When they first started playing, I found myself distracted by Hawkins' overly dramatic runs up and down the length of the keyboard. So I stood up and walked to the back of the Jazzgalerie to get a different view and clear my head. I focused on Moholo-Moholo and heard him laying down a healthy ballast of rhythms, prompts and pauses: amazing stuff...but Hawkins was nowhere to be found within any of it. He was so involved in his own never-ending sequence of chord flourishes that he couldn't pause and couldn't relate. In the middle of this emerging conflict, Hawkins started inserting quotes from "What A Wonderful World," but in such an ornate and maudlin fashion that I had to check and doublecheck where I was and what I thought I was hearing.

I was shocked by Hawkins' decision to bulldoze over Moholo-Moholo's ideas with such ostentatious sap, so much so that I decided I didn't want to remember Moholo-Moholo this way, so I walked out of the Jazzgalerie and ambled around the streets of Nickelsdorf at night. After the set I talked with several people who questioned whether Moholo-Moholo was still capable of doing what he wanted to do on the drums; that thought never occurred to me because I heard beautiful, inventive, passionate playing from him. I simply could not figure out what was going on with Hawkins, it hurt, and I wish I had been able to talk to him the next day, so I could find out from him what he was trying to do.

By the time the Portuguese band Motion Trio (Rodrigo Amado, tenor sax; Miguel Mira, cello; Gabriel Ferrandini, drums) came on the stage, my ears were pretty exhausted. Starting with a 100 m.p.h. highest-possible-volume freakout didn't help either. They mellowed out after the first five minutes and actively started paying attention to each other, but I still had a lot of trouble hearing the cello. In fact, I had a lot of trouble hearing most of what they did, and I think a lot of my fatigue could be chalked up to the fact that of the five sets at the Jazzgalerie this day, all five had drummers, and four had saxophones.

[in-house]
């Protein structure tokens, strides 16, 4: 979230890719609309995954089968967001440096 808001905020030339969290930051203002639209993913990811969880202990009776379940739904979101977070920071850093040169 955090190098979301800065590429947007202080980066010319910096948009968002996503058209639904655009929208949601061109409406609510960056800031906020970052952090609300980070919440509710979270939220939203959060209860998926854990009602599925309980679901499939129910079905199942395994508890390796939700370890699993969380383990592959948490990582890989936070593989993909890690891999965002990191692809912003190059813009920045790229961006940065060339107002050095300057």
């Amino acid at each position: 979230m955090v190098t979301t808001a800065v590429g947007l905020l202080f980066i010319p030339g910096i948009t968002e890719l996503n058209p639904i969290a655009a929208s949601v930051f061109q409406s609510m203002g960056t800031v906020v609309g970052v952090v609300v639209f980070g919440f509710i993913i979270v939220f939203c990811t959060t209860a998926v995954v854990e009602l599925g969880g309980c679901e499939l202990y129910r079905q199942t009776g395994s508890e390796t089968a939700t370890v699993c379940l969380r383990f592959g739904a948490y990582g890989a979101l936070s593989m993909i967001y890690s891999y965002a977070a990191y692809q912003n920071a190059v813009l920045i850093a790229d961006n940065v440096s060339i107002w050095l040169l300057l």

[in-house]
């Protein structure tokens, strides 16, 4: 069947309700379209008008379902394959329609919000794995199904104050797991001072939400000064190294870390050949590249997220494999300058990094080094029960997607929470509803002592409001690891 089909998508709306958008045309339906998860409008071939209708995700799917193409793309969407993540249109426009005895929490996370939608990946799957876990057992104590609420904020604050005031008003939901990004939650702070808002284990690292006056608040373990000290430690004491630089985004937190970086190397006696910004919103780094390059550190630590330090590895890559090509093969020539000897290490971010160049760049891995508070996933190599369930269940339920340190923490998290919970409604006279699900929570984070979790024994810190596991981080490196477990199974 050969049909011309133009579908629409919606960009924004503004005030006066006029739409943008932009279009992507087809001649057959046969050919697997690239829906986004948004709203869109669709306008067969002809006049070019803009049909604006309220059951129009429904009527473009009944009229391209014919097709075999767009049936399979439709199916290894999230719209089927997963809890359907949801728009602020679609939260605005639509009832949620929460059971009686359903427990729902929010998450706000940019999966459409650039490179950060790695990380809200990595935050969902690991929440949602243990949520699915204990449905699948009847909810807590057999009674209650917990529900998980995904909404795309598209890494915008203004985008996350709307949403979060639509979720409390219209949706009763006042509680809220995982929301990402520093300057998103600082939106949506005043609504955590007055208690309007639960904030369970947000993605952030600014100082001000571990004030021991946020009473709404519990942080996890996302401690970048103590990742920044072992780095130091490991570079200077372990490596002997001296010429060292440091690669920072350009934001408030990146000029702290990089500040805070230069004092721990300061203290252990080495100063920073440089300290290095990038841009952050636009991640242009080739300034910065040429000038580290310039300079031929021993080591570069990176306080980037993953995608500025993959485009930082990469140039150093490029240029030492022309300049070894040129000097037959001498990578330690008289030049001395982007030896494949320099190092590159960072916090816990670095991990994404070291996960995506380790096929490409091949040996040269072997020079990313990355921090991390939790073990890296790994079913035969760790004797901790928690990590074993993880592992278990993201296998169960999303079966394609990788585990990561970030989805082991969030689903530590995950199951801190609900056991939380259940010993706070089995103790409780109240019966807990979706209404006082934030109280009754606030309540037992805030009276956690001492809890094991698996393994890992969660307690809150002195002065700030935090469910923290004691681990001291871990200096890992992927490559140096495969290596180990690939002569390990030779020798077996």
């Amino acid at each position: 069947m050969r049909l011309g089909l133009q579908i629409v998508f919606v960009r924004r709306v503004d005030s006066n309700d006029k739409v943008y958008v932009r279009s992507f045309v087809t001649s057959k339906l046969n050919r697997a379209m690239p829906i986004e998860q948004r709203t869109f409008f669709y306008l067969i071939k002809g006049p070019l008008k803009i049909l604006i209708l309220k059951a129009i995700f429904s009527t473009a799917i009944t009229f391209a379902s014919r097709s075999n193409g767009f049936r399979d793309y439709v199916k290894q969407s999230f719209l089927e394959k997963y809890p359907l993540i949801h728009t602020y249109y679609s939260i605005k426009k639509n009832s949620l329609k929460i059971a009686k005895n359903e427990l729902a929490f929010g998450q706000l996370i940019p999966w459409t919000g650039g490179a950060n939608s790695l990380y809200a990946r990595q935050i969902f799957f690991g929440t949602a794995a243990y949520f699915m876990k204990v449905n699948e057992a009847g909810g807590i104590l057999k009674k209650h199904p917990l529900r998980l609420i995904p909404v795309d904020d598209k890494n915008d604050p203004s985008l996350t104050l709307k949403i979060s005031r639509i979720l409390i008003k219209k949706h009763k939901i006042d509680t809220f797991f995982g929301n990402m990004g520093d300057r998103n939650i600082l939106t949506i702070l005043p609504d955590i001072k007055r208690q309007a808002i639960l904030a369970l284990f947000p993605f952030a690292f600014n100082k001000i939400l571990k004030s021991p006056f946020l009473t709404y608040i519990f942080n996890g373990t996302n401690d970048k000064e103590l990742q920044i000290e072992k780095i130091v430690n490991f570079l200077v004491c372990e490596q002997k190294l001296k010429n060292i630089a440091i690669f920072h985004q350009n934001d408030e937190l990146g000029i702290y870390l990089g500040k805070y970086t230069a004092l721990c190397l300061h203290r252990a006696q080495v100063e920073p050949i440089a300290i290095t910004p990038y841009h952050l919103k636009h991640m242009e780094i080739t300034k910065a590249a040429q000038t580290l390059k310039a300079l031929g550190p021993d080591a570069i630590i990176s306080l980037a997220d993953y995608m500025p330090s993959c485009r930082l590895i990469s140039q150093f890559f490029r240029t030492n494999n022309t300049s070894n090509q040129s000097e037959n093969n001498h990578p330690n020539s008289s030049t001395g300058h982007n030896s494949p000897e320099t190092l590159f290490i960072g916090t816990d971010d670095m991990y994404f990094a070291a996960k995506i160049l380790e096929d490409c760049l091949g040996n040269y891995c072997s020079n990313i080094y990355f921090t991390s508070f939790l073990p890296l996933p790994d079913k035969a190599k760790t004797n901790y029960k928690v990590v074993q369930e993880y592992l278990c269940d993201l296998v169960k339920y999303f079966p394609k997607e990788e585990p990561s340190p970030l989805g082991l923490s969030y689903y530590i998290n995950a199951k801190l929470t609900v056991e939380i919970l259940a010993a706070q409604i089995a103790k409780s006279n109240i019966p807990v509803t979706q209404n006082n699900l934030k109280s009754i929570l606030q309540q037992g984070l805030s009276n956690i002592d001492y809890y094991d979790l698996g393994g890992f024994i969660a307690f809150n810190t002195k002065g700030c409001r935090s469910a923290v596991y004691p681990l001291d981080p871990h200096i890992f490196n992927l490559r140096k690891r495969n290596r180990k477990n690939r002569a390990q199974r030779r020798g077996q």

I love saxophone and drums together. Anthony Braxton and Max Roach's One in Two - Two in One was not only the first improv record that shook me to the core, but it affected me so powerfully that it changed what I wanted from all music from that point on. I can still instantly recall several specific interactive sequences from that record right now. But the amount of saxophone and drums played on this night was too much for me. I stayed and listened for the whole set, but called it an early night immediately afterwards, and went to sleep at 4 a.m.

© 2016 The Classical Art, All rights reserved. Do not reproduce without permission.

TagsREVIEW, EXCLUSIVE, Andrew Choate, Konfrontationen, Nickelsdorf

Real Time Analytics